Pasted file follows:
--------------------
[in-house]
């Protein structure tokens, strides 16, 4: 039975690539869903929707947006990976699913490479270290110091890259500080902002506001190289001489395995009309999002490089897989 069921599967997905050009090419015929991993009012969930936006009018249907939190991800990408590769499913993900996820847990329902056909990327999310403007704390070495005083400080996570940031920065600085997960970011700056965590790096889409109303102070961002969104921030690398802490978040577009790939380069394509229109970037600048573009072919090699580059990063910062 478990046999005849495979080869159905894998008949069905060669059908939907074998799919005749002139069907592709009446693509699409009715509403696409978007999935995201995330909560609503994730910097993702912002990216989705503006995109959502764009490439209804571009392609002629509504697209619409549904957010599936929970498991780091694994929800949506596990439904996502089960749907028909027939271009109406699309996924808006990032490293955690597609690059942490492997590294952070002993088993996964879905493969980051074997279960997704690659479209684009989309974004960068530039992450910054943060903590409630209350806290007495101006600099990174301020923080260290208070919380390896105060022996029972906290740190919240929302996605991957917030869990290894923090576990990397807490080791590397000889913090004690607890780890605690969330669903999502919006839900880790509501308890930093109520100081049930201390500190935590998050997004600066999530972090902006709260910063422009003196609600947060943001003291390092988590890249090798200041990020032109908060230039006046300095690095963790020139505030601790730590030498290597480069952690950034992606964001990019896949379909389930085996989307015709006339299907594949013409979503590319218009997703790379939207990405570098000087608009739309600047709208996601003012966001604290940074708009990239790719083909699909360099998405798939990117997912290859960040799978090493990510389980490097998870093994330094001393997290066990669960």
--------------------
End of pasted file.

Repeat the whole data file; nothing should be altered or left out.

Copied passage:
[in-house]
């Protein structure tokens, strides 16, 4: 039975690539869903929707947006990976699913490479270290110091890259500080902002506001190289001489395995009309999002490089897989 069921599967997905050009090419015929991993009012969930936006009018249907939190991800990408590769499913993900996820847990329902056909990327999310403007704390070495005083400080996570940031920065600085997960970011700056965590790096889409109303102070961002969104921030690398802490978040577009790939380069394509229109970037600048573009072919090699580059990063910062 478990046999005849495979080869159905894998008949069905060669059908939907074998799919005749002139069907592709009446693509699409009715509403696409978007999935995201995330909560609503994730910097993702912002990216989705503006995109959502764009490439209804571009392609002629509504697209619409549904957010599936929970498991780091694994929800949506596990439904996502089960749907028909027939271009109406699309996924808006990032490293955690597609690059942490492997590294952070002993088993996964879905493969980051074997279960997704690659479209684009989309974004960068530039992450910054943060903590409630209350806290007495101006600099990174301020923080260290208070919380390896105060022996029972906290740190919240929302996605991957917030869990290894923090576990990397807490080791590397000889913090004690607890780890605690969330669903999502919006839900880790509501308890930093109520100081049930201390500190935590998050997004600066999530972090902006709260910063422009003196609600947060943001003291390092988590890249090798200041990020032109908060230039006046300095690095963790020139505030601790730590030498290597480069952690950034992606964001990019896949379909389930085996989307015709006339299907594949013409979503590319218009997703790379939207990405570098000087608009739309600047709208996601003012966001604290940074708009990239790719083909699909360099998405798939990117997912290859960040799978090493990510389980490097998870093994330094001393997290066990669960």